Between COVID-induced supply chain disruptions, labor disputes, parts shortages and high demand, replacing or upgrading equipment over the past few years has been a hard task. Many farmers have struggled to find the equipment they need, and those who did paid significantly more for it.
From 2019 to 2021, the average list price of a combine with a separator and corn head increased 7% to just shy of $690,000, according to economists at the University of Illinois. A new 590-hp tractor costs 12.6% more, while the average cost of the planter is almost 17% higher.
Price increases aren't new to farmers, says Chad Gent, Farm Credit Services of America senior vice president of retail credit. They've been watching prices climb for more than 15 years, just not at the pace of the last several years.
Higher price tags make the decision about how to finance that purchase more critical to the business's success. As equipment costs and interest rates rise, farmers may need to spend more cash up front instead of borrowing at the same rates they have in the past.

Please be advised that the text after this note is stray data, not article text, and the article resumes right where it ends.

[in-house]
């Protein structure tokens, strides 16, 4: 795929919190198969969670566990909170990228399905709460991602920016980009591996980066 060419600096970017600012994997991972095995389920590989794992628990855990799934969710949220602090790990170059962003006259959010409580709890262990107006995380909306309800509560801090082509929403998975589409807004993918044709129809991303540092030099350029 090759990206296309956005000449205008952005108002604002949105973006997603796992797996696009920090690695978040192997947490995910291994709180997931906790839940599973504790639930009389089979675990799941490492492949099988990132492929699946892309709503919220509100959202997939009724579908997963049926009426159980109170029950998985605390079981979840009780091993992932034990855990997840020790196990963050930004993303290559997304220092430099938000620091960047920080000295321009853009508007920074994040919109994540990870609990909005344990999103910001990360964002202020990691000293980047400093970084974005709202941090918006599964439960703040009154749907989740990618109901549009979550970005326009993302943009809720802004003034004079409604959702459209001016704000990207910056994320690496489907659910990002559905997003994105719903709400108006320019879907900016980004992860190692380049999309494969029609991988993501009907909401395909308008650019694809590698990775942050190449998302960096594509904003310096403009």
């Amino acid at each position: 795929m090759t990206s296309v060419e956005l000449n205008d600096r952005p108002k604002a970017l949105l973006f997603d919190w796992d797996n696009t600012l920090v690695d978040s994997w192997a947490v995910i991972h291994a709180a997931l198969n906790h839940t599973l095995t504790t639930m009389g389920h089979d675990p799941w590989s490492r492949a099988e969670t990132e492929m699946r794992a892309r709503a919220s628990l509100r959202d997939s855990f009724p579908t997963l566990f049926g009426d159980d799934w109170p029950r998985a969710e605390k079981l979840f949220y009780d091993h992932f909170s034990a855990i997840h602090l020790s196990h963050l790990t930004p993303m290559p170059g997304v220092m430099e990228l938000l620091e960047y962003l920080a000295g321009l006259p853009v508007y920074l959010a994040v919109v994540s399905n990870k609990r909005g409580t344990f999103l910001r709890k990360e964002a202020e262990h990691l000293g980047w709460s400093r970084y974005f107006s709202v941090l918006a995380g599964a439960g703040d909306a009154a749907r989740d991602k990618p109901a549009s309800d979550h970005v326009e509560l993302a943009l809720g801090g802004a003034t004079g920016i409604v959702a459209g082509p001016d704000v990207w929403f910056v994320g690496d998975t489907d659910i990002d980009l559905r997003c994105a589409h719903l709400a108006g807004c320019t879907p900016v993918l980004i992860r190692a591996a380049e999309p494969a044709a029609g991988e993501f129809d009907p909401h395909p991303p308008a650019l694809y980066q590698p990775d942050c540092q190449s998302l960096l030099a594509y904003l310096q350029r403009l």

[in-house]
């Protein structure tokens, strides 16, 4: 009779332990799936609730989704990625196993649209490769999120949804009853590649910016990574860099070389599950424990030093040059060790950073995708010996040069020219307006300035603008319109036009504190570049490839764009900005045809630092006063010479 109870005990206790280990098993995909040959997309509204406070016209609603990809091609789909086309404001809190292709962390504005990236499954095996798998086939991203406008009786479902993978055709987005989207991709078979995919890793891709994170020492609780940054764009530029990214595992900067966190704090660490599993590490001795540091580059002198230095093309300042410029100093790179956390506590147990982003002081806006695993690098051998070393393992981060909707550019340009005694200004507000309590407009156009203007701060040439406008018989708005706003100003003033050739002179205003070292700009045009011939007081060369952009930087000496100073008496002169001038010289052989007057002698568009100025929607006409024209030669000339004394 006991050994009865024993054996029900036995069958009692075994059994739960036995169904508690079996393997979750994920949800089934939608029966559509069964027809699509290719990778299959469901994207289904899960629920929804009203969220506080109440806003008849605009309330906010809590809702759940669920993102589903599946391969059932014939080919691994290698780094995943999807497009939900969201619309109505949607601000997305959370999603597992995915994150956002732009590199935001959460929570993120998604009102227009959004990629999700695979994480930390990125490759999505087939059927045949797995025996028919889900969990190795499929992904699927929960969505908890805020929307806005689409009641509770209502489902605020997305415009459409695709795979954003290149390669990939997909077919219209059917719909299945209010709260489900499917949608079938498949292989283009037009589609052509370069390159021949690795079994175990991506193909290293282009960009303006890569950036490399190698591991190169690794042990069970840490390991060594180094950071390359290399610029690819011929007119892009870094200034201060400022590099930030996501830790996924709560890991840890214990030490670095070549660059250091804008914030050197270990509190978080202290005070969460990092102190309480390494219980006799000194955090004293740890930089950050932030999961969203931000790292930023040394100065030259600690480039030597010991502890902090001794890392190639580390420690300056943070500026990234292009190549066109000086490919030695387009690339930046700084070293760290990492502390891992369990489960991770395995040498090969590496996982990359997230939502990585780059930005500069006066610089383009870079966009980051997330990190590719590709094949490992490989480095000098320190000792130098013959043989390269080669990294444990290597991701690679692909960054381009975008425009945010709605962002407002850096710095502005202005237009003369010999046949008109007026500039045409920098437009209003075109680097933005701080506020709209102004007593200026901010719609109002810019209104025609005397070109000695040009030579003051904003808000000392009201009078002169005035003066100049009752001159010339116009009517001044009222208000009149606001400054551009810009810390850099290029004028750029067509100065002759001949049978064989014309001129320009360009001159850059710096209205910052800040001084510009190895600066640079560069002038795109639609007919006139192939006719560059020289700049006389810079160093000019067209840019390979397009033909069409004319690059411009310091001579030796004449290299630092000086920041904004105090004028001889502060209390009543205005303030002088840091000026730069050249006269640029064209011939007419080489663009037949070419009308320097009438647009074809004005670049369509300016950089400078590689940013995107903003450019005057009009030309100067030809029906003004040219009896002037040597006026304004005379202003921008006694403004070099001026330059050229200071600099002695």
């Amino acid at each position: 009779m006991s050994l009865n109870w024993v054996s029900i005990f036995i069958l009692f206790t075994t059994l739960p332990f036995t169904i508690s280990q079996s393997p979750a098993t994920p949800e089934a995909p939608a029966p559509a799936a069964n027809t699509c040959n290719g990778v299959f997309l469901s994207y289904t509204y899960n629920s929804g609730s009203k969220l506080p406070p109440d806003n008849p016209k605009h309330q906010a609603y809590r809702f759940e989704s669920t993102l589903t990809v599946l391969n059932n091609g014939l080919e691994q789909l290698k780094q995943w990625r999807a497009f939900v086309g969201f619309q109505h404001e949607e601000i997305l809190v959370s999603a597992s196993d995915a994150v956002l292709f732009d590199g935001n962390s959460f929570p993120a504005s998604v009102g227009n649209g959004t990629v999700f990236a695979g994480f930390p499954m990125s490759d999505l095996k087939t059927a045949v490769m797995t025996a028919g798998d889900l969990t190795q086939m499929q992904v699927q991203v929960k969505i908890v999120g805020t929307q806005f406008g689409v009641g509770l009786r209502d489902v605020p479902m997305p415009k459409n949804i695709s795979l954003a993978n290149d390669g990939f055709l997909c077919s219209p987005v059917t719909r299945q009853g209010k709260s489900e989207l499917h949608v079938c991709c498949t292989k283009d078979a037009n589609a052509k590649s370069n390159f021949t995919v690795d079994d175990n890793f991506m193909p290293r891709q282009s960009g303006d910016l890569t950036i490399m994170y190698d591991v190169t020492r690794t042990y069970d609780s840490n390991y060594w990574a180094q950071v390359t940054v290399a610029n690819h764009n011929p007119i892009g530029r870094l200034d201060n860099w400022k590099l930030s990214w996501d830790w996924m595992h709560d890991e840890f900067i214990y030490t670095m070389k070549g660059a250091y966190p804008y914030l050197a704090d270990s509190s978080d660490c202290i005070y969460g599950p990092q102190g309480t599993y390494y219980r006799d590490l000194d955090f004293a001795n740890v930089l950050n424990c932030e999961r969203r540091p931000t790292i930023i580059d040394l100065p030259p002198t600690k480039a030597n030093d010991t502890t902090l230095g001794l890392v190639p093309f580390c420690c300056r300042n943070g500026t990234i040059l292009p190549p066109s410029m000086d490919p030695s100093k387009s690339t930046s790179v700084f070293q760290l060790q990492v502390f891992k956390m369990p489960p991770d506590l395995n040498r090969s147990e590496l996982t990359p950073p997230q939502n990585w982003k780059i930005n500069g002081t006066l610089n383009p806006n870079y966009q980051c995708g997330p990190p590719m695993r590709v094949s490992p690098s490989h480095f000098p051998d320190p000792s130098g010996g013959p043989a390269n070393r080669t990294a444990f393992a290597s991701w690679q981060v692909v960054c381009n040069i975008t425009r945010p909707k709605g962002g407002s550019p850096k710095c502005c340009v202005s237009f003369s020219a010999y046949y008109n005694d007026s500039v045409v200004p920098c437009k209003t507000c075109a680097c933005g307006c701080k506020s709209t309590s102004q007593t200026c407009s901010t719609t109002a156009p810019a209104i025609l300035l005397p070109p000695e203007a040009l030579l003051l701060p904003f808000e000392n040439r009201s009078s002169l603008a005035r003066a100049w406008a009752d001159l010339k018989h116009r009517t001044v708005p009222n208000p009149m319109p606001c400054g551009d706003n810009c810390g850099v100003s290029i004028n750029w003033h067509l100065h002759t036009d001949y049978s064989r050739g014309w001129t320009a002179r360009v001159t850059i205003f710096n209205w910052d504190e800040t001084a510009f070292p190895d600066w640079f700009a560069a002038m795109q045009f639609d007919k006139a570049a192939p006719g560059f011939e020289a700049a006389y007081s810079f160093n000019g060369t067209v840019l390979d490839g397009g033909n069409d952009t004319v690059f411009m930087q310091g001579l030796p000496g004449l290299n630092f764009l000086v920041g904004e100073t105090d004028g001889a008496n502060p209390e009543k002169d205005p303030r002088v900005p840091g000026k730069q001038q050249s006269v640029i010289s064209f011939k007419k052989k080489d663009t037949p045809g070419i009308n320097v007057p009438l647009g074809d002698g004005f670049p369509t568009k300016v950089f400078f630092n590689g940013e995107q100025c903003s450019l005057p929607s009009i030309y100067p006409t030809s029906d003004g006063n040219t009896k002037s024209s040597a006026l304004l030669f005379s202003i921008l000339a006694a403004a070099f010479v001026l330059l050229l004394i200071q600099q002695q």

"They can't just go borrow 70 to 80% of that machinery equipment value, because that debt on a per-acre basis may end up being too high because the equipment is so expensive now," he says.
As Gent suggests in the Progressive Farmer January 2023 issue's cover story (see "Gauge Your Bottom Line," on page 16, Progressive Farmer, January 2023), he often advises farmers to look at their working capital and debt service on a per-acre or per-head basis. It converts a large financial figure into a number that's relatable to the everyday workings of the business.
Strong incomes over the past several years have helped build up farmers' balance sheets, but tighter margins are ahead. "It's just like land. You need to keep that debt service on equipment at a reasonable level, because there won't be the profit margin to support it," he says. "It's really a balancing act."
The challenge will be balancing the need to upgrade equipment and the opportunities for growth while maintaining liquidity. "It's important to figure out a level of working capital and debt service to keep them viable long term," he says.
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